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Ukulele and Remembrance Day

I’ve yet to go through all my Hawaii pictures and pare them down to a palatable 20 minute slide show.  I will say this about the trip though: the highlight for the four of us was catching Derick Sebastian, live, playing ukulele at the Hula Grill in Ka’anapali.  You can see him go nutso here (assuming he hasn’t changed his website, a video of him playing a Santana piece should load).


I attended the annual Remembrance Day service at Victory Square yesterday morning.  I managed to nab a few decent shots of the activities from a rather limiting vantage point—through the windows of a second-floor landing of an adjacent building.  The weather was cooperative; the service itself, stirringly beautiful.

Crowd 1


Forces 1

Our Forces

Vancouver Mayor

Mayor of Vancouver Lays Wreath



Wreath 1



Somebody's Father



Here are a few shots taken in the building…

Staircase from 1910

Staircase from 1910

Behind Door 1101

Behind Door 1101

…and one snapped on the walk back from the Square to Stadium SkyTrain station.

Woodward's Billboard

Woodward's Billboard

Two From Justin Hines

Face it.  I’m the sappy type.

So much so that I was suffciently moved to post my favourite music video here, Justin Hines’ Wish You Well.

Unlike most music videos these days, the music, and the video are standalone brilliant, each telling its own—yet the same—story.  Each frame of the very wide aspect ratio video is a well-composed still life.

Assuming you have a decent Internet connection, sit back, and enjoy this warm, beautiful and very human video.

And if you’re not familiar with Justin Hines, here is one more, Say What You Will.

Gotta run…anyone know where my man-purse is?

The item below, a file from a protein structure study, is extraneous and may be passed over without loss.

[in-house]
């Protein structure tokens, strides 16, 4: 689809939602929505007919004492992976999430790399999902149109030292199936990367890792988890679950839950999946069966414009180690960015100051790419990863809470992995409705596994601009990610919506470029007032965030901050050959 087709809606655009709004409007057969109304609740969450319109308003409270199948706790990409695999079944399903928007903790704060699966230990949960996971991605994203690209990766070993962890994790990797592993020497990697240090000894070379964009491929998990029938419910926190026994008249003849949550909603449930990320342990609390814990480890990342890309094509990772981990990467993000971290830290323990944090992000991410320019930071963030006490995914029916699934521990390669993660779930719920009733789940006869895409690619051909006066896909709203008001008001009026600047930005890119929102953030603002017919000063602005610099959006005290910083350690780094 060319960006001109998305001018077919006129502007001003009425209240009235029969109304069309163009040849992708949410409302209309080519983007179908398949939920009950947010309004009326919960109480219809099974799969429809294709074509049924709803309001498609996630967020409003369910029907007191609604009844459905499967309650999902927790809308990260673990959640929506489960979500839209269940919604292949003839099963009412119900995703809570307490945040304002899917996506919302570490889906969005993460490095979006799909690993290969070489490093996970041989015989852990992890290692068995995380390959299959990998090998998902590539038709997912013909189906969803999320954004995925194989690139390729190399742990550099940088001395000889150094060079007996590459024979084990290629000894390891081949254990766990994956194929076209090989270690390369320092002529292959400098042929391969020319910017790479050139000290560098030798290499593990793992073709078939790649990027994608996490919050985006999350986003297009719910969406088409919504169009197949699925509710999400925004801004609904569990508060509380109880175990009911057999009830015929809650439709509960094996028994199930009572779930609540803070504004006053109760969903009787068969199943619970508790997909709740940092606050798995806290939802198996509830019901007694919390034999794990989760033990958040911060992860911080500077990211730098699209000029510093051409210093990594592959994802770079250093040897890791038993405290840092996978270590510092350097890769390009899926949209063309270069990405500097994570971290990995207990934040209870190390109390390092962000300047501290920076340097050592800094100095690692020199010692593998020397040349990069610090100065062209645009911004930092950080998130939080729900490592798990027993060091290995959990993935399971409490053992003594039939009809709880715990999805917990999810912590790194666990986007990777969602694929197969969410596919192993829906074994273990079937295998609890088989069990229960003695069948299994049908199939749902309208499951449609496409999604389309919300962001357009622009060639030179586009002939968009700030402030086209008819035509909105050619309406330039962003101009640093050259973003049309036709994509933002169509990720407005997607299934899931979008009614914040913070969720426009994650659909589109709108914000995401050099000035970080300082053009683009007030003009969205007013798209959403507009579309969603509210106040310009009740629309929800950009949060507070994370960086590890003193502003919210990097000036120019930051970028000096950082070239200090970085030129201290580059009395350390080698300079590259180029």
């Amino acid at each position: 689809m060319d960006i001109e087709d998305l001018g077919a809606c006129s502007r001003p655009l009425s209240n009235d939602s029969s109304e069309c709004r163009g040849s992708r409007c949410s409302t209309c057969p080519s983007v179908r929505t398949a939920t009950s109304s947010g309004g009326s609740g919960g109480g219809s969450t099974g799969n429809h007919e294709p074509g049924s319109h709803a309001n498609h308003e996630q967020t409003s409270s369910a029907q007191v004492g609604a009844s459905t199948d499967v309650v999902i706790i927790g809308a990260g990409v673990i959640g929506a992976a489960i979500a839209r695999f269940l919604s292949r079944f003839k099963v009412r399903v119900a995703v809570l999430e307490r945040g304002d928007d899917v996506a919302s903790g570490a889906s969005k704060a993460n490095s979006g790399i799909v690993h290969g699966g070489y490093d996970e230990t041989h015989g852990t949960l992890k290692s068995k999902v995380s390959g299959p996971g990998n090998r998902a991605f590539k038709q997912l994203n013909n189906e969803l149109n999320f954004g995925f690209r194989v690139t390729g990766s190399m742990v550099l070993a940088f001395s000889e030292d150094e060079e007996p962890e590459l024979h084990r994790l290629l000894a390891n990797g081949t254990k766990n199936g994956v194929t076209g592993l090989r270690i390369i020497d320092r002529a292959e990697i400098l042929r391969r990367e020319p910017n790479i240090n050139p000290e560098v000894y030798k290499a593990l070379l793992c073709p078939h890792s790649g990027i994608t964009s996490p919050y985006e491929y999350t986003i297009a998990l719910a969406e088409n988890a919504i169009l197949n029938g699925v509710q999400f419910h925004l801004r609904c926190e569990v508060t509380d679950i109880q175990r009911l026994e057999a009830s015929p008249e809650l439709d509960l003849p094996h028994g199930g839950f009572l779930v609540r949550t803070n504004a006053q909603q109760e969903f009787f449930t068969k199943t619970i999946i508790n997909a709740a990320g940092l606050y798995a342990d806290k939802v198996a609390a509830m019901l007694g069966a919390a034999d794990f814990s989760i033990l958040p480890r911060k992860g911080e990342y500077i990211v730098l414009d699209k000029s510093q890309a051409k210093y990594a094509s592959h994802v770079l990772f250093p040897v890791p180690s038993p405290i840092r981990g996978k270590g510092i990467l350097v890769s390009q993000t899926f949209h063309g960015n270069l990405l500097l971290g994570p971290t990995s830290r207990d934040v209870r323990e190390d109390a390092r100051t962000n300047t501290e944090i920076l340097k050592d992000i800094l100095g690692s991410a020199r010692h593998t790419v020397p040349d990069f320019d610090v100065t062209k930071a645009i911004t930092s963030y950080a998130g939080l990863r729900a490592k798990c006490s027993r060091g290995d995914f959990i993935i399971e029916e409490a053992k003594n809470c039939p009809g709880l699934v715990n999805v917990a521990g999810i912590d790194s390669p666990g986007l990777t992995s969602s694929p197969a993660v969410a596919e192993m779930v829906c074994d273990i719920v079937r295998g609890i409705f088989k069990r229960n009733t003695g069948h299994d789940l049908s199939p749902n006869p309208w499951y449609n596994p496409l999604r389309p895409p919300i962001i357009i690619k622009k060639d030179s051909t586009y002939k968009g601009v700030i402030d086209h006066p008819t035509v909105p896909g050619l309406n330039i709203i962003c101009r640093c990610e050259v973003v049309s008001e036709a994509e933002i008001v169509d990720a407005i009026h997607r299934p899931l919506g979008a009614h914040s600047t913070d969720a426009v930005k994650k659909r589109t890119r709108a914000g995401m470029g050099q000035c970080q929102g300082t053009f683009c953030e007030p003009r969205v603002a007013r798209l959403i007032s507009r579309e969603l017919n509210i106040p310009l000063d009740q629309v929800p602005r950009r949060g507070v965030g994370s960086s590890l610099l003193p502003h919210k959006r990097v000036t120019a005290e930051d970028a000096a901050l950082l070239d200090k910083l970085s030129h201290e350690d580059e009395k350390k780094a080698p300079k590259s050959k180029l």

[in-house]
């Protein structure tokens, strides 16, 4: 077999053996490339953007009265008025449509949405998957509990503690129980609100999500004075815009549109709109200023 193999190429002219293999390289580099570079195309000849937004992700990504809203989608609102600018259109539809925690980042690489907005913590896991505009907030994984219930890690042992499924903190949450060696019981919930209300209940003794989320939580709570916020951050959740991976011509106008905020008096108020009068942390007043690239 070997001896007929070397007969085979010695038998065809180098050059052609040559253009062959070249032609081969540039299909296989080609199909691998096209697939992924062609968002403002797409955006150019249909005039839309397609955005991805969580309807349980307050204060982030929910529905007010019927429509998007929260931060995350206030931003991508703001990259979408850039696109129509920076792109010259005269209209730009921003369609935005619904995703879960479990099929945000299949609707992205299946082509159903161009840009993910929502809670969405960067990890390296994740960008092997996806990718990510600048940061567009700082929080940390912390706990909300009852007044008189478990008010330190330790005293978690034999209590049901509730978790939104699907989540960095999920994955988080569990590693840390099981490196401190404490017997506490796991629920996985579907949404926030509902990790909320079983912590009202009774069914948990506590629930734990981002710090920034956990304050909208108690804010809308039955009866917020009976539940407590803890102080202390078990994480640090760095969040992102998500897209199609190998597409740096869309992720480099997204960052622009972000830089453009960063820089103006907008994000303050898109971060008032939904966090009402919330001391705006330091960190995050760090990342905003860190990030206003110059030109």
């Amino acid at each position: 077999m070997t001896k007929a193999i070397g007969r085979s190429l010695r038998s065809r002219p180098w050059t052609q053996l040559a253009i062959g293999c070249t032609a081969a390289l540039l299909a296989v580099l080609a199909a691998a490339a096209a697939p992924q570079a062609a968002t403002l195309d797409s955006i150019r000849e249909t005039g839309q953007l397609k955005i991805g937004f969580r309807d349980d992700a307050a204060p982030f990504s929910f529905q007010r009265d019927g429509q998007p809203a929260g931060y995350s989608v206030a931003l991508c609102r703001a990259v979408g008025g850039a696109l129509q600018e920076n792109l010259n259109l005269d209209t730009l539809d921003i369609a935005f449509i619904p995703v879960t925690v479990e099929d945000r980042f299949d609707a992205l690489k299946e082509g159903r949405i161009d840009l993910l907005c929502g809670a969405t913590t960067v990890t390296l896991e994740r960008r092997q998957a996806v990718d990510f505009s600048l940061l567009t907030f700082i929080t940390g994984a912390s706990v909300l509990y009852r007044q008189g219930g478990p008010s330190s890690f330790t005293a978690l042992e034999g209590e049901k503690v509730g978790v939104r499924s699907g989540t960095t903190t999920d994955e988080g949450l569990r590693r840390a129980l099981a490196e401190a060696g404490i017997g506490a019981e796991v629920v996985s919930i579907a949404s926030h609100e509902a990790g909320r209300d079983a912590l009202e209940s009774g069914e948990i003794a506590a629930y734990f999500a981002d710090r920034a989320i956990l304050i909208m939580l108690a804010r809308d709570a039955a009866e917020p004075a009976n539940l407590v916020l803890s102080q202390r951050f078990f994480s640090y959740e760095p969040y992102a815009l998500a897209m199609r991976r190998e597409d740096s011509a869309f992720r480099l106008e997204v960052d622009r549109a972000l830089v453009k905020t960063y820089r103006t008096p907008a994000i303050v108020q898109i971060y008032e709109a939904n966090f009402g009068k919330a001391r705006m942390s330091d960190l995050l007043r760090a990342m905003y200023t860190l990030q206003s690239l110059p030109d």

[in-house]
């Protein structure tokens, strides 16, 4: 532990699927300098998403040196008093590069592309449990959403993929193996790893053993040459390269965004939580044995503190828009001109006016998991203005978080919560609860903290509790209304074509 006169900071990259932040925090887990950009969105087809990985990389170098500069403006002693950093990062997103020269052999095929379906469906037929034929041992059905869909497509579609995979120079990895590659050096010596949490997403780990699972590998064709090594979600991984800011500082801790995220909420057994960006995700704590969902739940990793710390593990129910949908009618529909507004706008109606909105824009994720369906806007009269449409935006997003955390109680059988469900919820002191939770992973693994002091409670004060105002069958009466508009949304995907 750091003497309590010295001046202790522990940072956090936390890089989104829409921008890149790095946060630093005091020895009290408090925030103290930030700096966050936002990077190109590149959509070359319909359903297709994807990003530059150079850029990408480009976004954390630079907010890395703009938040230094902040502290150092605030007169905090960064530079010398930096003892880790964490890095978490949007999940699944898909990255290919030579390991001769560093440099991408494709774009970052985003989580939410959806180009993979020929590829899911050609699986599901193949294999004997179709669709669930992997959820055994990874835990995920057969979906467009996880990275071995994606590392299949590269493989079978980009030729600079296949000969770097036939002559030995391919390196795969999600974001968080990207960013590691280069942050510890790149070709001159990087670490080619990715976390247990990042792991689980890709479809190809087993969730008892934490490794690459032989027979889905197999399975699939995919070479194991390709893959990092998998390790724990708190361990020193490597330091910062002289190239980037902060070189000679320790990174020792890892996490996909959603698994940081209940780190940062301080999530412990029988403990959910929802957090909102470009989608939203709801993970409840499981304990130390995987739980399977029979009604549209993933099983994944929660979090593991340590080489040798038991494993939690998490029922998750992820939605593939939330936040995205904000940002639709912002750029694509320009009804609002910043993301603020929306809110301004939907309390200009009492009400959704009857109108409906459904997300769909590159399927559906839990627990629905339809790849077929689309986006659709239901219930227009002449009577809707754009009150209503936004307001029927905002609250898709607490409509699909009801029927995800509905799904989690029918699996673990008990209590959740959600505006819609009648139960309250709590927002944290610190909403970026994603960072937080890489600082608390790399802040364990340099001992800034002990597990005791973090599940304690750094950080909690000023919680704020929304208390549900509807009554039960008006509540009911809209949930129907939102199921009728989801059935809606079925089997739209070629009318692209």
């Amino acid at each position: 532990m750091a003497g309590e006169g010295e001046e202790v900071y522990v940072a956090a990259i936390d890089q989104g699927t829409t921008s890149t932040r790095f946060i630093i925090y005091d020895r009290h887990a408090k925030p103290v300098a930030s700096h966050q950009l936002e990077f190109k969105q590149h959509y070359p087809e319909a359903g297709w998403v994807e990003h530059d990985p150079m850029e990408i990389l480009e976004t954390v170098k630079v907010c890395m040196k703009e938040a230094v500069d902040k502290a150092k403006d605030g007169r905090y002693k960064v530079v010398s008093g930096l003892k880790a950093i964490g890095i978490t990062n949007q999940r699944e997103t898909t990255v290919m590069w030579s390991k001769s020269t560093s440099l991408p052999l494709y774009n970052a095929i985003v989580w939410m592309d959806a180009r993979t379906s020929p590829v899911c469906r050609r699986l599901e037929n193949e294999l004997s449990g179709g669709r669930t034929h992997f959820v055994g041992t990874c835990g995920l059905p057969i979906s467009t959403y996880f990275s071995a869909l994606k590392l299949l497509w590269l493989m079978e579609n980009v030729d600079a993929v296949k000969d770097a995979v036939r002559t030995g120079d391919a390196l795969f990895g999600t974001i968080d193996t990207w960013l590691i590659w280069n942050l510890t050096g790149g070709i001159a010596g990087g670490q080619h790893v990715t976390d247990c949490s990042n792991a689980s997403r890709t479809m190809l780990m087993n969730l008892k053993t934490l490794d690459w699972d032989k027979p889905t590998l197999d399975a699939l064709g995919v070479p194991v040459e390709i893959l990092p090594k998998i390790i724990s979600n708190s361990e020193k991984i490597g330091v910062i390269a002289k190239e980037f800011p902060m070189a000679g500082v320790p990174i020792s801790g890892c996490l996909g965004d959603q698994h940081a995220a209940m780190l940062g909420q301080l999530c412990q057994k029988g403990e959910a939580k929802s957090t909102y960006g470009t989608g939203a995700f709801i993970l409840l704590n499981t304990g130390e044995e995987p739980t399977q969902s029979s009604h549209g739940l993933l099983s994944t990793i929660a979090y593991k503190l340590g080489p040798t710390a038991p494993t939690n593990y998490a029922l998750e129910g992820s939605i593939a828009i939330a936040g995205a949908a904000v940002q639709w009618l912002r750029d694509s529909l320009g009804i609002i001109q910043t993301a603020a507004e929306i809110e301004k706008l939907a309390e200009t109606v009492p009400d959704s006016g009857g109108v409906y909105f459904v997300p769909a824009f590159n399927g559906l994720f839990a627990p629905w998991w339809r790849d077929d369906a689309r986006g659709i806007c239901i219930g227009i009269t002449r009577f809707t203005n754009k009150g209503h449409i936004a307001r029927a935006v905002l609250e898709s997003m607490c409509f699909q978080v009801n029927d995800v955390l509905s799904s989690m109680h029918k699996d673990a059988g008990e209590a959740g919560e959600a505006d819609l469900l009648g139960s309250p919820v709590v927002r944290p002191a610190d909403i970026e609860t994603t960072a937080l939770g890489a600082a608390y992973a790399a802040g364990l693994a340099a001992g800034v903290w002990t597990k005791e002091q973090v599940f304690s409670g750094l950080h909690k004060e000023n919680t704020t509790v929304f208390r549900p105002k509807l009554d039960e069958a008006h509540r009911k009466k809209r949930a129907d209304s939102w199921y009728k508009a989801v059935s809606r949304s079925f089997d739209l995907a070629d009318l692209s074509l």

Further Evidence That Children Live Here #2

My son was playing with his cars in the reception room yesterday.  I guess the IKEA Nils stool pictured below serves as a parking garage.  Both Betty and I like the funky fabric pattern.

IKEA Nils Stool

IKEA Nils Stool

Below is a similarly-sized stool we picked up this weekend at the local Restoration Hardware warehouse sale, called the “Hutton”, which retails for three times that of the Nils.  With the kids, I think the plastic wrap will stay on for a while.  :-)

Restoration Hardware's "Hutton" stool

Restoration Hardware's "Hutton" stool

The highlight of my weekend was the Portman 9-drawer dresser we got for a song.  I think Betty’s more happy about the $99 shams she bought for $9.99; and the huge black-framed mirror for $89—this bad boy is going to elevate us into the interior designer crowd because we’re electing to not mount it and instead let it sit on the floor leaning against a wall.  And to think we almost didn’t go…

Some Neat Stuff

I’m usually not one for posting links, but here ya go—

Aisle 6

Aisle 6

BS is for BaSalmic

My BS meter is always on the alert.

“Gavin, you’ll never get that shot, your flash is too close to the subject,” somebody once quipped.  Sorry to break the news bud,  but the slide came out perfectly exposed.  So now, every time I see this individual at the camera shows, my meter kicks in and I say to myself  ”BS-er.  You know the price of everything (of this camera, and that lens) but know the value of nothing.”  And it’s not only with camera gear.  This person has a ”I’m a legend in everything I do” complex.  A peek at this lens collection would probably turn up nothing  but the longest of telephotos.  

Another fella once bragged to me about the letter he got from the president of a major stereo amplifier manufacturer, complimenting him on his measurements gathered using an acoustics measurement software package.  I’ll grant him that.  But this is the same chap who claimed that listening to the live radio broadcast of the Vancouver Symphony of Fire fireworks music poses problems for spectators miles away from the display because the music would be out of synch with what was being seen.   Sorry, but I seem to recall something from school about light being really fast…

Guys, it’s okay to be not good at something.  Just don’t BS me about your expertise.

Why this BS theme?  I’m going to start enjoying the finer things in life.  I ain’t getting younger.  Tea, for instance.  And wine—no, scratch that, I can’t handle alcohol—so it’ll have to be basalmic vinegar.

Pictured below is a $27 bottle Bistro Blends’  Blackberry we bought at this weekend’s Vancouver Home Show.

Spenger Blackberry Basalmic

Spenger Blackberry Basalmic

Here’s the thing.  I’m activating my BS meter on myself, just to make sure I don’t become one of those self-professed “authorities.”


A coworker recently asked me what the greatest surprise about the new house was.  I had to think for a few seconds.  Now that I’ve spent a few more weeks at the place, my answers (yep, plural) would have to be: